The Olympic Trademark Debate Continues

The Vancouver Sun has followed up yesterday’s article regarding official marks with an article today (Friday, March 30, 2007) regarding the proposed legislation now before the Canadian Parliament. The Sun also includes an editorial referring to the legislation as “overkill”. We previously commented on the basic elements of the legislation.

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Trying to Make Sense of Olympic Trademarks

The front page of the Vancouver Sun today (Thursday, March 29, 2007) features an interesting article on the official marks registered by the Vancouver Organizing Committee for the 2010 Olympic Games (“VANOC”) and the Canadian Olympic Committee. The article notes that VANOC has rights to FRIEND as an official mark and could potentially bring legal proceedings if someone attempts to use it in connection with a business.  

According to VANOC, they have no intention of preventing the use of words like “friend” on their own. They are, however, concerned about ambush marketing in the lead up to the 2010 Olympic Games and intend to prevent persons who are not properly licensed from marketing wares and services that suggest a connection with the Games.

It may be up to the courts to determine whether ordinary words like “friend” can be official marks. The Vancouver Sun article references an Alberta case (Canadian Olympic Association v. Hipson) that arose in the lead up to the 1988 Calgary Winter Olympics in which the court questioned the Association’s right to claim “winter” and “1988″ as official marks.

What the Vancouver Sun article does not discuss is the proposed legislation now before Parliament which we discussed in an earlier blog and which, if enacted, will extend the power of VANOC even further.

getafirstlife.com Gets a Legal Nod

We previously reported on the Canadian law regarding parodies of trademarks. Parodies of websites and domain names can be a more complex issue but it seems that some targets actually have a sense of humour.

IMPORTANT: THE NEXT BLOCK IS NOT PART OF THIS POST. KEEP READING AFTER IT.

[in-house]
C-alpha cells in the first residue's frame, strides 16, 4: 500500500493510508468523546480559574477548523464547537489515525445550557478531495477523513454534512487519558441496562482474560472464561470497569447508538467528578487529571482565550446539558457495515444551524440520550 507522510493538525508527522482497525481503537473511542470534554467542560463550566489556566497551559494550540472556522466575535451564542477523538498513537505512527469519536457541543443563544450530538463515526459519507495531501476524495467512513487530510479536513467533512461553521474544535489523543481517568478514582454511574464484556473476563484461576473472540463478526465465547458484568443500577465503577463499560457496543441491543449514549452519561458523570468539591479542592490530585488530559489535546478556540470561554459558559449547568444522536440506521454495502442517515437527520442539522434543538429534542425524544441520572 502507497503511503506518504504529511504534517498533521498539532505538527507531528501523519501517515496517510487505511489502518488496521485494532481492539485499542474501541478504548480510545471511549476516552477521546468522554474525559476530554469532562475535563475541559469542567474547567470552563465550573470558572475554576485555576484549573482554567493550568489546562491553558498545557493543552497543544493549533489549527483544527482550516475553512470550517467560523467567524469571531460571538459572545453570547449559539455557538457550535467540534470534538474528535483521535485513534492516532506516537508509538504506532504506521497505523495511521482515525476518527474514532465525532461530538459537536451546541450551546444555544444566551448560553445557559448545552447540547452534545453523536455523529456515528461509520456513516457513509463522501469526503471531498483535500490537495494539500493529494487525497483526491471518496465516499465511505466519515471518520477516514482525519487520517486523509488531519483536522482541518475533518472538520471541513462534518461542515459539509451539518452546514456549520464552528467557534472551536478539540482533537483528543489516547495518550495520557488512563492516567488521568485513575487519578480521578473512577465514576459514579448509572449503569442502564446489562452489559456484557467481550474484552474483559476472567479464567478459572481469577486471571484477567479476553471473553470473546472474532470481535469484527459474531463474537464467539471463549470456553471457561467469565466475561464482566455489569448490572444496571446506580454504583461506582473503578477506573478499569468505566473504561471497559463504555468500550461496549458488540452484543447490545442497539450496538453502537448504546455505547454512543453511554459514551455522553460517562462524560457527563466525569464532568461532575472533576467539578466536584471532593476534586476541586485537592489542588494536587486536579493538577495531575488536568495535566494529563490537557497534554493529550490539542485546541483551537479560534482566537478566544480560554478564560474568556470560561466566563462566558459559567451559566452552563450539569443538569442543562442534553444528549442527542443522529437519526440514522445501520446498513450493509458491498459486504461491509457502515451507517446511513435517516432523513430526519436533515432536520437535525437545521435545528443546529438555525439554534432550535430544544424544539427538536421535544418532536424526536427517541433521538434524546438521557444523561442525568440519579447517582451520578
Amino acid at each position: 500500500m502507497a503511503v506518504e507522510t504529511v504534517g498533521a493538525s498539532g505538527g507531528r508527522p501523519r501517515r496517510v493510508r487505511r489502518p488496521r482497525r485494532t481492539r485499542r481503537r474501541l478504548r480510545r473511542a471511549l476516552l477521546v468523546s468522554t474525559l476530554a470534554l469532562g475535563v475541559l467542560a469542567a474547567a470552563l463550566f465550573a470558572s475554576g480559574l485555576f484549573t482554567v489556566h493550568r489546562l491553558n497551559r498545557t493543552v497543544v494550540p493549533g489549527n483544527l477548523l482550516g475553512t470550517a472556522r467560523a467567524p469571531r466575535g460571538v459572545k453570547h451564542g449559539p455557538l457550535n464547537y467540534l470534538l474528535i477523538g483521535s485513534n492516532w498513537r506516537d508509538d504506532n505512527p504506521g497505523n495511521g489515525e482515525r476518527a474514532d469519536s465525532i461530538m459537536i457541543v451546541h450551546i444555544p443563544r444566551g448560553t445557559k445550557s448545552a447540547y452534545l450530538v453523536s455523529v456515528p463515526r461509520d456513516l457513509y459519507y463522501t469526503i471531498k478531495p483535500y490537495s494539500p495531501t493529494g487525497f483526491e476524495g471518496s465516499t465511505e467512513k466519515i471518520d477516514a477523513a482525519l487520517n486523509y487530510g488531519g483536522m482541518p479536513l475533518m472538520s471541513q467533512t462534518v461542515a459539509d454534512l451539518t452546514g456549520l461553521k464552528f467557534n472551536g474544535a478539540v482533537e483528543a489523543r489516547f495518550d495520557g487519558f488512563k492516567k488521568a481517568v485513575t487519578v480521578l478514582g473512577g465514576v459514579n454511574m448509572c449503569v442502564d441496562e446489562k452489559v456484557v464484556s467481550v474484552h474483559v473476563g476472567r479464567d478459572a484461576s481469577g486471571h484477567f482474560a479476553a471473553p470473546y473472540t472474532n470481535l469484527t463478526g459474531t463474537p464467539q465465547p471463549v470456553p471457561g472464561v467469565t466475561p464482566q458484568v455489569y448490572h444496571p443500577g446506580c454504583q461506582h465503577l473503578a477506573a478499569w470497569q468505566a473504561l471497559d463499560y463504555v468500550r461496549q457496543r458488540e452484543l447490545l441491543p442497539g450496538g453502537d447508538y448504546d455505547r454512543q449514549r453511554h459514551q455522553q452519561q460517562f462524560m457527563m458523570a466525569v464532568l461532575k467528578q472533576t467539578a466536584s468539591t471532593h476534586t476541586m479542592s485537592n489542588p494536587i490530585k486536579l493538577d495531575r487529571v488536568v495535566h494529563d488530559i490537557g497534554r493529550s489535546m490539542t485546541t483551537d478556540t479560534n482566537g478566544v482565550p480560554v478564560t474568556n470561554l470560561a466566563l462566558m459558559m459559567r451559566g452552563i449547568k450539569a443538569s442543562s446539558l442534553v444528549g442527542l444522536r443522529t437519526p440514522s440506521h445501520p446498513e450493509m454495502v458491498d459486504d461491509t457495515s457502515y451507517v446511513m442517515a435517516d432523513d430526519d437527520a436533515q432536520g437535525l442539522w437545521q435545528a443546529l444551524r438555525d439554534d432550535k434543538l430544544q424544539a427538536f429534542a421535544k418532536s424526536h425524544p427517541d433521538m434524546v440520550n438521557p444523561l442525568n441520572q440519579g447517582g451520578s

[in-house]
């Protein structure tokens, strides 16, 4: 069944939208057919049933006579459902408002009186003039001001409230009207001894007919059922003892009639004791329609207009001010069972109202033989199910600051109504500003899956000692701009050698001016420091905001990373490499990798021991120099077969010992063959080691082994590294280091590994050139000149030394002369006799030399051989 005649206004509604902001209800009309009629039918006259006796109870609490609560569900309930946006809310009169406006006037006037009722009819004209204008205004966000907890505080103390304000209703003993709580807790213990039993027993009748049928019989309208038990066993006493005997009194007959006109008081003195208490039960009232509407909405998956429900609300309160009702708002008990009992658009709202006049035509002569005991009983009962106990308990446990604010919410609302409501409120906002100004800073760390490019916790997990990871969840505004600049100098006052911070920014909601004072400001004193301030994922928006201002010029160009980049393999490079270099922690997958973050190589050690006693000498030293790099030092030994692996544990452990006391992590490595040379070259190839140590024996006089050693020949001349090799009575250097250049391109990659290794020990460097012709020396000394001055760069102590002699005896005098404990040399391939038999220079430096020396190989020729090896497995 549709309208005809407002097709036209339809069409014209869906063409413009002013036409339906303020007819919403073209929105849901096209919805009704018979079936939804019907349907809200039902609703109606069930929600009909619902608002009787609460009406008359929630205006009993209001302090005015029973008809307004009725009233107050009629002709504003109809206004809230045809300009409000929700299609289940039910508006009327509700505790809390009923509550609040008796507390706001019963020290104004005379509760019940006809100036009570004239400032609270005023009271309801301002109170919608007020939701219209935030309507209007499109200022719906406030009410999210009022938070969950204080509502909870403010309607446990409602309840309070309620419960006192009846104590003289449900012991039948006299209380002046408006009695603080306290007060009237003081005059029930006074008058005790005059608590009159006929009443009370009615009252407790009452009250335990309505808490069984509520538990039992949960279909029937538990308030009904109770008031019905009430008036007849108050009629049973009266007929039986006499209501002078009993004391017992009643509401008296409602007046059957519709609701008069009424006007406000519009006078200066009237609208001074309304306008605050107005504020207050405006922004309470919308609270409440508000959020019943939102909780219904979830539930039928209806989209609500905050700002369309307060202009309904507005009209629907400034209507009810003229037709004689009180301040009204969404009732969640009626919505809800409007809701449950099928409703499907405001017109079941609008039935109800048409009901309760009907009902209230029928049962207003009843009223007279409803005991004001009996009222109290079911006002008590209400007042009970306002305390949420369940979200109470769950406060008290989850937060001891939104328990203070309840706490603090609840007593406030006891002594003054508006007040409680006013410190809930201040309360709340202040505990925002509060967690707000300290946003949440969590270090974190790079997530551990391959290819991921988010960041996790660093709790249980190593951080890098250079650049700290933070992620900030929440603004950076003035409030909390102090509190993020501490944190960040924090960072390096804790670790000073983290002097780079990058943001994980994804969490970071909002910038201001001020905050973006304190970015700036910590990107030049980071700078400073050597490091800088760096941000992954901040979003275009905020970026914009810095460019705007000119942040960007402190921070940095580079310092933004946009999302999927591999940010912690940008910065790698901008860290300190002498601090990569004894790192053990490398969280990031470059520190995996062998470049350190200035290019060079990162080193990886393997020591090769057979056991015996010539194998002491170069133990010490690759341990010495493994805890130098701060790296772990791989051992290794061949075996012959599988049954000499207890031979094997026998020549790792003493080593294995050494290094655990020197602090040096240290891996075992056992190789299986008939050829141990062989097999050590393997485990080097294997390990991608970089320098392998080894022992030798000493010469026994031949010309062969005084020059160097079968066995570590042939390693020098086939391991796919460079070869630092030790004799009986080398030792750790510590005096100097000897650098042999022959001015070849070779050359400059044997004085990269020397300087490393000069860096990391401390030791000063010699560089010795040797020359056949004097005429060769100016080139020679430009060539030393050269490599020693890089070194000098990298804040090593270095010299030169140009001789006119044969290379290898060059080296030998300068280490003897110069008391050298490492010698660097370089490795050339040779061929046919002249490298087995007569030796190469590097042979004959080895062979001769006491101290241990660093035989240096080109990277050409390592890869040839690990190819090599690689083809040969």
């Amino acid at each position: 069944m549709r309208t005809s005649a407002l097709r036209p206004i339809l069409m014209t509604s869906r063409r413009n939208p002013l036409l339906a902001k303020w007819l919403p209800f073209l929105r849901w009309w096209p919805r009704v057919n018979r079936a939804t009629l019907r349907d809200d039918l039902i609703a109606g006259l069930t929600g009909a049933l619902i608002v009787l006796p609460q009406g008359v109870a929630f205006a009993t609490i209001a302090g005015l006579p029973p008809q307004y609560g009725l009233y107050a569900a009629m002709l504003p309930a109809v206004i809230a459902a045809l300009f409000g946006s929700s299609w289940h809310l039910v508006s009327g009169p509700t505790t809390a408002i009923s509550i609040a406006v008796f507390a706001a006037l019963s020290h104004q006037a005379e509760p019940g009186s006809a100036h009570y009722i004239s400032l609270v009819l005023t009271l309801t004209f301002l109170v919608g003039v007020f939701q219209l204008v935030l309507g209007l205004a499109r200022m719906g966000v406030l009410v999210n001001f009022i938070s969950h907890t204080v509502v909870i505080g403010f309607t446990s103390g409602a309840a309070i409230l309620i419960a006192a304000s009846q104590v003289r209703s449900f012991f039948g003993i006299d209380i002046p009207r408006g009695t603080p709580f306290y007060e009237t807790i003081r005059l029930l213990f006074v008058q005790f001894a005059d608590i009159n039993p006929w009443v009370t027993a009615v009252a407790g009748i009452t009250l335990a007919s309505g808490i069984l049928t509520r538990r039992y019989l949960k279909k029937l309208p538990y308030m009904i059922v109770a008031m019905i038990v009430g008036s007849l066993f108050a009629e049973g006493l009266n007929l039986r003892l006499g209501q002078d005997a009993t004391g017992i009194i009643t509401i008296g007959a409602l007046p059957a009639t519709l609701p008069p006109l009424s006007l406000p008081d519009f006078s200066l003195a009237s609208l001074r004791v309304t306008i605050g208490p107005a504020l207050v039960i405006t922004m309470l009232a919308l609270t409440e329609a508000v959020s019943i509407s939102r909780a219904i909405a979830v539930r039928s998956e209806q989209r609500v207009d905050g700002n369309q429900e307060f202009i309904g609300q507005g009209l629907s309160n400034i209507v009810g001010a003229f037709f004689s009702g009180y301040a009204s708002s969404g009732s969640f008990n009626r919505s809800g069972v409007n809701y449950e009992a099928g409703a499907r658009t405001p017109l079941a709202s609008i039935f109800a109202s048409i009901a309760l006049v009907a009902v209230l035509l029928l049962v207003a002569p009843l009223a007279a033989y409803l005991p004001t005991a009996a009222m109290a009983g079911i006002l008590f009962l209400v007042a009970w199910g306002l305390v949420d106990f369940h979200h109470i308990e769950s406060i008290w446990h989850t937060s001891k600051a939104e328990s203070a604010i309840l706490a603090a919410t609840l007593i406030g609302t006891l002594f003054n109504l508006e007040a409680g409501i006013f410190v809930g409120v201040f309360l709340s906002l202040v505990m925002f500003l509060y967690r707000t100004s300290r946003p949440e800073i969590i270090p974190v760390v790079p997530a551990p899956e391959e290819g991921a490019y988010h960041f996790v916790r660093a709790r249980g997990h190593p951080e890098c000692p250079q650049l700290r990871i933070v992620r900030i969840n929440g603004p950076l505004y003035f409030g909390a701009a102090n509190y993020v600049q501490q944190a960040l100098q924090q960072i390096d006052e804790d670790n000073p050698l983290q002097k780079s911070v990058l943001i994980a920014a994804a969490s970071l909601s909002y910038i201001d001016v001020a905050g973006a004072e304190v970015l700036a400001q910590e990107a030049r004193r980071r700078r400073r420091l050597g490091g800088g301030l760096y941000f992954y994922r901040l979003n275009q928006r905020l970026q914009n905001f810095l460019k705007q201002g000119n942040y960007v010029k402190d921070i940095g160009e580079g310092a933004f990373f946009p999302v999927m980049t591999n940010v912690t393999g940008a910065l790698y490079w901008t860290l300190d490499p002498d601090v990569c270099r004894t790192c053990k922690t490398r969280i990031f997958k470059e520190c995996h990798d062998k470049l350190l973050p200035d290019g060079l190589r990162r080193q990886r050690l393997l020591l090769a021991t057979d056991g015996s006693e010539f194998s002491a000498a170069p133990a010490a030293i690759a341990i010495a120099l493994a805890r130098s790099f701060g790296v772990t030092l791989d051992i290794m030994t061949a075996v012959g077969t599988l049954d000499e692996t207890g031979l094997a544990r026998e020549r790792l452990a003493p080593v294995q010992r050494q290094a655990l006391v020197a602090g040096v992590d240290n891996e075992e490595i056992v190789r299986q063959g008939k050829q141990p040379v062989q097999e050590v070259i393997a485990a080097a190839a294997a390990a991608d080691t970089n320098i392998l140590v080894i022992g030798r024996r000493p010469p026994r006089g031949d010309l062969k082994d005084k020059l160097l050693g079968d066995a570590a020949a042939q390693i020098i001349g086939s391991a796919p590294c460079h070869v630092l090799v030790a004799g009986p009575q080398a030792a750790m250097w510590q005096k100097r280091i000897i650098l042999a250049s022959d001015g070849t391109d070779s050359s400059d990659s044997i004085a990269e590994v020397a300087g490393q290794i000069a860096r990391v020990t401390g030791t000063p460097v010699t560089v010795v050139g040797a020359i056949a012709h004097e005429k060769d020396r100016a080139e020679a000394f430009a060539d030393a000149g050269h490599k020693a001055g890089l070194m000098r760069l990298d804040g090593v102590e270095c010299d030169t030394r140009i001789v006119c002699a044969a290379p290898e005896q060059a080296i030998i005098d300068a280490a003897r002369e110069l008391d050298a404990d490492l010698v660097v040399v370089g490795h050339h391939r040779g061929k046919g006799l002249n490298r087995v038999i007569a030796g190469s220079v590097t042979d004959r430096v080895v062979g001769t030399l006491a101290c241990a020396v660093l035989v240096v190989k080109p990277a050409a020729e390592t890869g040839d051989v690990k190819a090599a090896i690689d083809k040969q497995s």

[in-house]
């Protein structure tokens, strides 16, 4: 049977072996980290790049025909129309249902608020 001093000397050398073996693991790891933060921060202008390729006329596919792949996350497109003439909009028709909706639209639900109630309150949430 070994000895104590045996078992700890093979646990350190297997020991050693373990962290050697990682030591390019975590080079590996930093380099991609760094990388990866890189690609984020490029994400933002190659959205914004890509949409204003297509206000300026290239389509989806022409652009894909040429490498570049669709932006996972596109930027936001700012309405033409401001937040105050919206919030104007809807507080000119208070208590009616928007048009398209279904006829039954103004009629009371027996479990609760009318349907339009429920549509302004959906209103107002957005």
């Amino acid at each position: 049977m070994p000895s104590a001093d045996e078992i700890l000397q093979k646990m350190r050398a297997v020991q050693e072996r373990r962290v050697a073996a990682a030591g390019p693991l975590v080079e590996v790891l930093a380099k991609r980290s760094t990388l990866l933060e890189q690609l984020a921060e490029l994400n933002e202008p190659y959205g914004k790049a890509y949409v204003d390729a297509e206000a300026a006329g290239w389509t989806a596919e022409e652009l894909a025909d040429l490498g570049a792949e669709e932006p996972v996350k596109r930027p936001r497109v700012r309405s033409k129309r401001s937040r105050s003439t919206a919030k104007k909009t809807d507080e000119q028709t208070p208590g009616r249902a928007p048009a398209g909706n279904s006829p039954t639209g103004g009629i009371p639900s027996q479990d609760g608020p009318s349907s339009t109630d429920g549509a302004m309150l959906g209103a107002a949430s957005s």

Recently the website getafirstlife.com, created by Vancouver based blogger Darren Barefoot and parodying the website of the increasingly popular “metaverse” of secondlife.com created by San Franciso based Linden Lab, has been given the go ahead from Linden Lab’s lawyers. Second Life is a 3-D virtual world entirely built and owned by its residents with its own economy and a currency referred to as Linden Dollars (L$), prompting residents to question the legal status of their virtual currency in the real world.

Getafirstlife.com imitates the look of the website for Second Life’s virtual world and uses a logo that’s a modified version of Second Life’s logo. A link on the getafirstlife.com website invited cease-and-desist letters, the type lawyers often send threatening legal action against website parodists. In response, Linden Lab’s lawyers sent a humorous “permit and proceed” letter claiming “Linden Lab objects to any implication that it would employ lawyers incapable of distinguishing such obvious parody. Linden Lab is well-known for having strict hiring standards, including a requirement for having a sense of humour, from which our lawyers receive no exception.” The letter also grants Barefoot a “nonexclusive, nontransferable, nonsublicenseable, revocable, limited license” to use the modified logo on T-shirts he sells.

Barefoot acknowledged that the “permit and proceed” letter was “of enormous credit to the company”. Second Life have registered 3 million new account holders in the last four months.

About the Blog

The authors of the Canadian Trademark Blog are all members of the Canadian law firm Clark Wilson LLP, based in Vancouver, Canada. Each author's practice focuses–either in whole or in substantial part–on Canadian intellectual property law. Together, they manage the trade-mark portfolios of local, national and international brand owners in nearly all industries and markets.

The Authors